The continuing (de-)evolution of the proposed Twisp Restoration Project
The raucous roller coaster that is the Twisp Restoration Project (TRP), once a 77,000-acre “landscape level” logging project that encompassed practically all of the Twisp River Watershed, has taken an unusual turn.
On January 26, 2022, the Forest Service, Okanogan-Wenatchee National Forest, announced it has reduced the project from the original 77,000 acres down to 24,000 acres. Good news?
The agency cites the Cedar Creek Wildfire of 2021, which burned around 10,000 acres of the TRP project area, as the reason for the size reduction. North Cascades Conservation Council is heartened, but curious as to why the 53,000-acre reduction due to a 10,000-acre wildfire.
Revealingly, during its teleconference presentation, the Forest Service off-handedly disclosed that it had removed all the spotted owl Late Successional Reserves from the logging project. N3C had expressed serious concerns over logging these federally designated ancient forest reserves, so it appears our vigilance paid off.
However, there remain a number of unresolved issues, which N3C is taking up with our attorneys Liam Sherlock and Esack Grueskin. Conjoined with the impending ecological impacts of the project, the two primary legal issues are: (1) violation of the National Environmental Policy Act by the Forest Service, and (2) the favoritism shown by the agency to the North Central Washington Forest Health Collaborative (NCWFHC) in the preparation and implementation of the project.
The Forest Service’s final decision is expected spring 2022, with logging projected to begin this fall.
Even though the TRP has been reduced in size, the plan would still log 24,000 acres—including trees up to 25 inches diameter—and incise three miles of new road. There remain impending impacts to everything from pine marten and pileated woodpecker habitat, to sedimentation that could impact the endangered salmon and bull trout that inhabit the Twisp River.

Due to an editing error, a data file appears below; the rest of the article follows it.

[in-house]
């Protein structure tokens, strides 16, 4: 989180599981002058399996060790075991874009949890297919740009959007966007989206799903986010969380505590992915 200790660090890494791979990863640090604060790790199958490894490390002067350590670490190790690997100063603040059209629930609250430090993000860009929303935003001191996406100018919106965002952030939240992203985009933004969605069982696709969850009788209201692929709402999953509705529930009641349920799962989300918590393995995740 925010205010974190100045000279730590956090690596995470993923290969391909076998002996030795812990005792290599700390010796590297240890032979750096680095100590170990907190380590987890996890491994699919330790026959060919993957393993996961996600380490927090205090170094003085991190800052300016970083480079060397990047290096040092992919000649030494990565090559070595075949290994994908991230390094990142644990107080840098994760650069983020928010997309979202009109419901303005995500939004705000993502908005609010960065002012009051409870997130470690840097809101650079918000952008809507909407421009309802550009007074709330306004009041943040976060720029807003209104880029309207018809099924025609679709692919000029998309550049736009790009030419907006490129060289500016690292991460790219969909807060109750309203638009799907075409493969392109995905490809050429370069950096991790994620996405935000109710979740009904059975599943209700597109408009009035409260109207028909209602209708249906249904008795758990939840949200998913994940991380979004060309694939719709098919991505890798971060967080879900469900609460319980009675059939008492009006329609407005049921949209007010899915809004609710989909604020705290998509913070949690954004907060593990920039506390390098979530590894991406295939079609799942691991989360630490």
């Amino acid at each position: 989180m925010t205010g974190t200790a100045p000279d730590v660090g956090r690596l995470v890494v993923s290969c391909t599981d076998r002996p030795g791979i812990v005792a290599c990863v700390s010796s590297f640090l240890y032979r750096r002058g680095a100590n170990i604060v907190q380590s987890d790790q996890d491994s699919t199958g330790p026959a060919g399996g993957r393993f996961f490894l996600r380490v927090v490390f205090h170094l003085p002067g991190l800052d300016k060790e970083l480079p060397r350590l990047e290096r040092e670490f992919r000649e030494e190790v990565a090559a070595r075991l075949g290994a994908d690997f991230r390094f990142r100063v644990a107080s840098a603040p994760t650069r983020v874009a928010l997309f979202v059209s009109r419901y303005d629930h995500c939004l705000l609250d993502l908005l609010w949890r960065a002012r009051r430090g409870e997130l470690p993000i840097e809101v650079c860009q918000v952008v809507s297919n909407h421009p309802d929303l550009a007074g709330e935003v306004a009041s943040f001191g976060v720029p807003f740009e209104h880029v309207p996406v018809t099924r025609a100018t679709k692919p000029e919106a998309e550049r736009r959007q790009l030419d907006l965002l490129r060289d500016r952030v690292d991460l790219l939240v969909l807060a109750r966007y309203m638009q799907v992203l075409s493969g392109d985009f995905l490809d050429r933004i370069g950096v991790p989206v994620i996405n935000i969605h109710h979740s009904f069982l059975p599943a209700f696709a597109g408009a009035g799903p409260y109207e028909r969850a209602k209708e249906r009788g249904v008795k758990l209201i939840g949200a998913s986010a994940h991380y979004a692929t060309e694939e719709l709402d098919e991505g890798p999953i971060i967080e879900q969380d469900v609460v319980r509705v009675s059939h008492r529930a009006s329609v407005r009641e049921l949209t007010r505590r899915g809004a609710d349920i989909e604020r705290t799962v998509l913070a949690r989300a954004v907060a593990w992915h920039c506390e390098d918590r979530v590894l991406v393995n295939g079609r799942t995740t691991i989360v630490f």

The Forest Service plan will pay the timber sale contractors with trees. This will create an incentive to log the larger, more fire-resistant trees that provide the best habitat and represent future old growth. Additionally, a provision in the plan called “Conditions-Based Management” will allow the contractors to remove trees not officially designated for cutting.
The focal point of N3C’s legal concerns is that the Environmental Analysis for the project includes only a single Alternative: the Forest Service’s preferred plan. Under NEPA, the Forest Service is directed to prepare a suite of alternatives to address specific “Needs,” in this case the agency’s unjustified insistence that naturally wet, intermittently dense forests constitute a fire hazard.
Beyond legal process, N3C contends that the project will not significantly influence the intensity of a wildfire that could threaten the ecosystem or downriver private property. The prospect of logging to reduce wildfire danger remains an unproven concept, as the science on the issue has not revealed decisive results from past fuels reduction logging projects.
There remains a serious problem with the Forest Service’s special relationship with the NCWFHC, composed of 23 interest groups ranging from county government to timber industry lobby groups, and limited conservation interests. Last December, the Forest Service revealed the new, reduced-acreage plan to the Collaborative in a special meeting, and received its comments on the changes.
But when N3C discovered the insider meeting, we asked Methow Valley District Ranger Chris Furr to publicly release the new information the Collaborative was given, and to re-open the public comment period. We were turned down.
There are strong indications that the Forest Service engaged the NCWFHC in the development of the TRP prior to any public notice of the existence of the project. We have submitted a request under the Freedom of Information Act, and are investigating whether these exclusive meetings constitute a violation of the Administrative Procedures Act or the Federal Advisory Committee Act.
Our concerns over the Twisp logging show are not limited to the threats to important habitats and fair process. The Forest Service’s plan involves four timber sales to be logged over a 20-year period. The Twisp Corridor, surrounded on both sides by the Chelan-Sawtooth Wilderness Area, has only ever been used as a recreation portal with eight wilderness trailheads and six campgrounds.
Twenty years of logging operations could render the area practically unusable to the people who revere this unique and incredible ponderosa pine forest.
/Published in Winter 2022 issue of The Wild Cascades